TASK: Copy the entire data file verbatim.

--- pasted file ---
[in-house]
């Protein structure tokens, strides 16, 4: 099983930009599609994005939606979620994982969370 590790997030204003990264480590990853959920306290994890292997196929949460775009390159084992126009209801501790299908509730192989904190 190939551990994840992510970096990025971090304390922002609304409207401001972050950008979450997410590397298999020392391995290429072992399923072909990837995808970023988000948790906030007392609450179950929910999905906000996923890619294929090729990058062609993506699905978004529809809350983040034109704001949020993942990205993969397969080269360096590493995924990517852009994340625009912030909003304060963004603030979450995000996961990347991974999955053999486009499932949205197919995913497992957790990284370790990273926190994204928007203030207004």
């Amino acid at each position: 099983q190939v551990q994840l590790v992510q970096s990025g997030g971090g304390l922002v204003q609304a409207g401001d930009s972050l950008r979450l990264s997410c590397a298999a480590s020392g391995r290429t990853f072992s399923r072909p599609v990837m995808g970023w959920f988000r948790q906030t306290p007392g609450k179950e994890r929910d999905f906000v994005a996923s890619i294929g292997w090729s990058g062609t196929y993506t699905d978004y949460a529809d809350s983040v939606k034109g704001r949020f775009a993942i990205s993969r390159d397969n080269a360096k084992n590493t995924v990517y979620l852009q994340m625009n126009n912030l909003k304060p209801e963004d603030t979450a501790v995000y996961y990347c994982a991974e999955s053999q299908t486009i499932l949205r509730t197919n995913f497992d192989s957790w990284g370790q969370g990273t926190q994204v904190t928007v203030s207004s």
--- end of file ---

[in-house]
């Protein structure tokens, strides 16, 4: 099983930009599609994005939606979620994982969370 590790997030204003990264480590990853959920306290994890292997196929949460775009390159084992126009209801501790299908509730192989904190 190939551990994840992510970096990025971090304390922002609304409207401001972050950008979450997410590397298999020392391995290429072992399923072909990837995808970023988000948790906030007392609450179950929910999905906000996923890619294929090729990058062609993506699905978004529809809350983040034109704001949020993942990205993969397969080269360096590493995924990517852009994340625009912030909003304060963004603030979450995000996961990347991974999955053999486009499932949205197919995913497992957790990284370790990273926190994204928007203030207004």
């Amino acid at each position: 099983q190939v551990q994840l590790v992510q970096s990025g997030g971090g304390l922002v204003q609304a409207g401001d930009s972050l950008r979450l990264s997410c590397a298999a480590s020392g391995r290429t990853f072992s399923r072909p599609v990837m995808g970023w959920f988000r948790q906030t306290p007392g609450k179950e994890r929910d999905f906000v994005a996923s890619i294929g292997w090729s990058g062609t196929y993506t699905d978004y949460a529809d809350s983040v939606k034109g704001r949020f775009a993942i990205s993969r390159d397969n080269a360096k084992n590493t995924v990517y979620l852009q994340m625009n126009n912030l909003k304060p209801e963004d603030t979450a501790v995000y996961y990347c994982a991974e999955s053999q299908t486009i499932l949205r509730t197919n995913f497992d192989s957790w990284g370790q969370g990273t926190q994204v904190t928007v203030s207004s």